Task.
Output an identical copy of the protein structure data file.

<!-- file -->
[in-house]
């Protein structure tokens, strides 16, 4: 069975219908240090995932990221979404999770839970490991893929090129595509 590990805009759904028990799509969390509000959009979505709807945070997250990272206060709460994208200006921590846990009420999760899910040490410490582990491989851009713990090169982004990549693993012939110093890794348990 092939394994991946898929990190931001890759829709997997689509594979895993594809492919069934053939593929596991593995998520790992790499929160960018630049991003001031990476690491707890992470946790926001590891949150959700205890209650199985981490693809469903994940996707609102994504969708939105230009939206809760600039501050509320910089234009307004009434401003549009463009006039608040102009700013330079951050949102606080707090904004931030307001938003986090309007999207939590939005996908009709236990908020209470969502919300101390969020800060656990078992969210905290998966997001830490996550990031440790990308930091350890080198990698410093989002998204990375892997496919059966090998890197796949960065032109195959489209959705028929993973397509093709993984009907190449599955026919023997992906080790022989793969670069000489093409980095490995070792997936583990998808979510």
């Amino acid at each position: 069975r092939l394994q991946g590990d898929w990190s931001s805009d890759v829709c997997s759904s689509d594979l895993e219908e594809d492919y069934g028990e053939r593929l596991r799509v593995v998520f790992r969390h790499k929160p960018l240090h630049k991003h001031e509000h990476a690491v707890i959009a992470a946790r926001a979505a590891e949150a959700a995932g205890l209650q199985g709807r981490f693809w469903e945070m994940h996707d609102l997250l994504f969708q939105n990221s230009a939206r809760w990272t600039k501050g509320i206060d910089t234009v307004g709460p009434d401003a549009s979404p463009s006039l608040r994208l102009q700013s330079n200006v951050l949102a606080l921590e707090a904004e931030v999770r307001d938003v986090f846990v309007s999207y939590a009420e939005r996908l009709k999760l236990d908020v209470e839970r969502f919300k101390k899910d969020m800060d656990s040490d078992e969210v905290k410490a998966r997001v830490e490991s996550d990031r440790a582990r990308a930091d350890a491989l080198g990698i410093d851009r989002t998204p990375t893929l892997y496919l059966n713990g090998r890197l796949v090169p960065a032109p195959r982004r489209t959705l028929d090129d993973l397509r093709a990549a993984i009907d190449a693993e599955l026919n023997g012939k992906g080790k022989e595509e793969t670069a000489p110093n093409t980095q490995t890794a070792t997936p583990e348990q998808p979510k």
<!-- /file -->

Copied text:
[in-house]
């Protein structure tokens, strides 16, 4: 069975219908240090995932990221979404999770839970490991893929090129595509 590990805009759904028990799509969390509000959009979505709807945070997250990272206060709460994208200006921590846990009420999760899910040490410490582990491989851009713990090169982004990549693993012939110093890794348990 092939394994991946898929990190931001890759829709997997689509594979895993594809492919069934053939593929596991593995998520790992790499929160960018630049991003001031990476690491707890992470946790926001590891949150959700205890209650199985981490693809469903994940996707609102994504969708939105230009939206809760600039501050509320910089234009307004009434401003549009463009006039608040102009700013330079951050949102606080707090904004931030307001938003986090309007999207939590939005996908009709236990908020209470969502919300101390969020800060656990078992969210905290998966997001830490996550990031440790990308930091350890080198990698410093989002998204990375892997496919059966090998890197796949960065032109195959489209959705028929993973397509093709993984009907190449599955026919023997992906080790022989793969670069000489093409980095490995070792997936583990998808979510």
């Amino acid at each position: 069975r092939l394994q991946g590990d898929w990190s931001s805009d890759v829709c997997s759904s689509d594979l895993e219908e594809d492919y069934g028990e053939r593929l596991r799509v593995v998520f790992r969390h790499k929160p960018l240090h630049k991003h001031e509000h990476a690491v707890i959009a992470a946790r926001a979505a590891e949150a959700a995932g205890l209650q199985g709807r981490f693809w469903e945070m994940h996707d609102l997250l994504f969708q939105n990221s230009a939206r809760w990272t600039k501050g509320i206060d910089t234009v307004g709460p009434d401003a549009s979404p463009s006039l608040r994208l102009q700013s330079n200006v951050l949102a606080l921590e707090a904004e931030v999770r307001d938003v986090f846990v309007s999207y939590a009420e939005r996908l009709k999760l236990d908020v209470e839970r969502f919300k101390k899910d969020m800060d656990s040490d078992e969210v905290k410490a998966r997001v830490e490991s996550d990031r440790a582990r990308a930091d350890a491989l080198g990698i410093d851009r989002t998204p990375t893929l892997y496919l059966n713990g090998r890197l796949v090169p960065a032109p195959r982004r489209t959705l028929d090129d993973l397509r093709a990549a993984i009907d190449a693993e599955l026919n023997g012939k992906g080790k022989e595509e793969t670069a000489p110093n093409t980095q490995t890794a070792t997936p583990e348990q998808p979510k």